The EU Summit, initially planned to discuss the purpose and effectiveness of the future €1 trillion EU Budget 2014-2020, was instead used to focus on a disputed attempt at a fiscal union and more quick fix bank bailouts – which to date have cost the tax payer over €4.5 trillion . As governments put more money in irresponsible banks, they reduce their capacity to invest in a greener EU budget and economy.
A recent analysis commissioned by environmental NGOs has shown that spending at least 15% of the €1 trillion European budget on green sectors such as renewable energy, energy efficiency, nature conservation and sustainable transport, would triple the amount of jobs created in comparison to the job impact of current spending patterns .
Magda Stoczkiewicz, Director of Friends of the Earth Europe, said: “After the flop of the Rio+20 Earth Summit, leaders have shown again they do not intend to genuinely rebuild our economy in a sustainable way that stops it destroying the planet. Instead governments are planning to give more money to dirty projects via the European Investment Bank and to let subsidies for fossil fuels in the back door.”
Tony Long, Director of WWF European Policy Office, said: “EU leaders made a choice at this summit - they chose another financial crisis quick fix, by saving yet more banks, instead of rebuilding the economy for the long-term and developing a resilient EU budget where taxpayers’ money benefits citizens. That means higher spending for tangible environmental and social benefits, and not for old-fashioned business-as-usual subsidies.”
Nina Renshaw, Deputy Director at Transport & Environment, added: "It's time to learn the lessons from past infrastructure spending. Building motorways and airports with EU money have not put Spain or Greece on the path to growth. Europe must do better, and demand that transport spending contributes to cutting Europe's €300 billion annual oil import bill, as well as creating sustainable jobs."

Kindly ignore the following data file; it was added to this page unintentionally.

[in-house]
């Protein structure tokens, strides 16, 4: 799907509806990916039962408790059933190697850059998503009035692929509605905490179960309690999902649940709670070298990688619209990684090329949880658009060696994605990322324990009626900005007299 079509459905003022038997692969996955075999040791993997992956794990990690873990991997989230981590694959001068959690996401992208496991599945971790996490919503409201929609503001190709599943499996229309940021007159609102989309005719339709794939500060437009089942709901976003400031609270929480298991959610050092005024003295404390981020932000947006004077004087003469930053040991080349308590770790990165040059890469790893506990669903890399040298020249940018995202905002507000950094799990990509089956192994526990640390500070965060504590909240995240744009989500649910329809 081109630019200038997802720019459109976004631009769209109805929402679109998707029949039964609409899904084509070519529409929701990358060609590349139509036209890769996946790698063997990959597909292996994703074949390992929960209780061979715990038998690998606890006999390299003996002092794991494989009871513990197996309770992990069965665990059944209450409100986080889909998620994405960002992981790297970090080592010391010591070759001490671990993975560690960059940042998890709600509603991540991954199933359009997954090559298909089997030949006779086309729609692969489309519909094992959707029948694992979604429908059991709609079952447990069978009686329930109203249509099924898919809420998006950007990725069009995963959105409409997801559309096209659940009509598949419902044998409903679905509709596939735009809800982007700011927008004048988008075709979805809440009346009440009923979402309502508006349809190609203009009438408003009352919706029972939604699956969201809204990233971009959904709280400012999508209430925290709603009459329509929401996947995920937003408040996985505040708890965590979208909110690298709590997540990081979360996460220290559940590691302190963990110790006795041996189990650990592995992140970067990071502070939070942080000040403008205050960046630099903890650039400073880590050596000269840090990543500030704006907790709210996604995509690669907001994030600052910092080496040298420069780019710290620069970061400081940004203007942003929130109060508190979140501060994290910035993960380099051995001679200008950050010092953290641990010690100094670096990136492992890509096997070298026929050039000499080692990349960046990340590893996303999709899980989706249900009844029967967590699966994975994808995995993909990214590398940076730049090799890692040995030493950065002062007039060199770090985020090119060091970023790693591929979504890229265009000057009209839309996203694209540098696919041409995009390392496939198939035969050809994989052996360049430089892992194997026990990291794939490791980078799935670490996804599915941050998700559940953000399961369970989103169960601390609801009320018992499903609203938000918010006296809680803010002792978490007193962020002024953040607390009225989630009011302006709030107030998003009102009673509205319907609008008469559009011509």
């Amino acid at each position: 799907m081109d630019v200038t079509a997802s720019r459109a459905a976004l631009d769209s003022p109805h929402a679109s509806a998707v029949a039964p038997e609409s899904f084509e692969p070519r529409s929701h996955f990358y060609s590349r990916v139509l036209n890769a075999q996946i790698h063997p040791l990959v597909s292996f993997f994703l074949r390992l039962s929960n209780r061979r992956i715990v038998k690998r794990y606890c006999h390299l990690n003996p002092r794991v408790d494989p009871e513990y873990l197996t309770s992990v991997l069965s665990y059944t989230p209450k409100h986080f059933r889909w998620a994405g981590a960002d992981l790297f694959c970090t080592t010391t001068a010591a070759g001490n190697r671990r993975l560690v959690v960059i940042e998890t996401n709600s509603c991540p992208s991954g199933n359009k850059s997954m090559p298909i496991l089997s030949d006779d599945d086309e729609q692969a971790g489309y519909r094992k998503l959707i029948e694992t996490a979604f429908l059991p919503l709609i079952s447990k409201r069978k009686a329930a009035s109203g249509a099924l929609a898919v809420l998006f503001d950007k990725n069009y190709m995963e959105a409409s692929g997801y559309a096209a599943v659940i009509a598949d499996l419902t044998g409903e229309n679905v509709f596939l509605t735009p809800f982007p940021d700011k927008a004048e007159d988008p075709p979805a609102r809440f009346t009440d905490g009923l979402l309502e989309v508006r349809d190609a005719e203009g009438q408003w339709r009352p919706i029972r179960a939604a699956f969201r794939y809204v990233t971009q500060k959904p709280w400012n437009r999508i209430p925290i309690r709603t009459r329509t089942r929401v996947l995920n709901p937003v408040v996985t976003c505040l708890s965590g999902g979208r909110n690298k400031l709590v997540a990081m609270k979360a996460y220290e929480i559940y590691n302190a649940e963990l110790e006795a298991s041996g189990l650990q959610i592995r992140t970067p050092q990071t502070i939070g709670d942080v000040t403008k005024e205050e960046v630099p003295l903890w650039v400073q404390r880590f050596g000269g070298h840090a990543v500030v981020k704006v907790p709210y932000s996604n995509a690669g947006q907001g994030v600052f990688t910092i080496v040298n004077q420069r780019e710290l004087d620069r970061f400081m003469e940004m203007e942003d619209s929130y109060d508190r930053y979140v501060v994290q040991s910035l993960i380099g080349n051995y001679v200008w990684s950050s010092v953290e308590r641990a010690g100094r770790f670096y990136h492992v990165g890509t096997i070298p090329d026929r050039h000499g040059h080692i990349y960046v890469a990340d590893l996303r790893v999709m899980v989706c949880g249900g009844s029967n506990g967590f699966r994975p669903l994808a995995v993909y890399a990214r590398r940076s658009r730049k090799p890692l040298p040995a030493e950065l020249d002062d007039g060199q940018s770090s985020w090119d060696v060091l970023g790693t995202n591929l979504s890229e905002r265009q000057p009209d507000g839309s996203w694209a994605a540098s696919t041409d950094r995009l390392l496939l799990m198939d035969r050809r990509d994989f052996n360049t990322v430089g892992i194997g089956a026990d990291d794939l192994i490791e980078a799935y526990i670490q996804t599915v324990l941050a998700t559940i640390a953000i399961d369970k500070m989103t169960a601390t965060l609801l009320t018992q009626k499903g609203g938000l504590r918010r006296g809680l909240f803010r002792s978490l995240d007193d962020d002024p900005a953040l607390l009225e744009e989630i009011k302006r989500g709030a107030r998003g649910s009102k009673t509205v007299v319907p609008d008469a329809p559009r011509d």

Ariel Bruner, Head of EU Policy at BirdLife, said: “It is shocking that at a time of austerity European leaders are accepting the massive wastage in the EU Budget and are not ready to discuss a re-orientation of spending toward building a more sustainable and prosperous society”.
 Between October 2008 and October 2011, the European Commission approved €4.5 trillion (equivalent to 37% of EU GDP) of state aid measures to financial institutions:http://europa.eu/rapid/pressReleasesAction.do?reference=IP/12/570&format=HTML&aged=0&language=EN&guiLanguage=en
 Investing for the future – More jobs out of a greener EU Budget, 2012
This statement is from WWF, Transport & Environment, Friends of the Earth Europe, and Birdlife.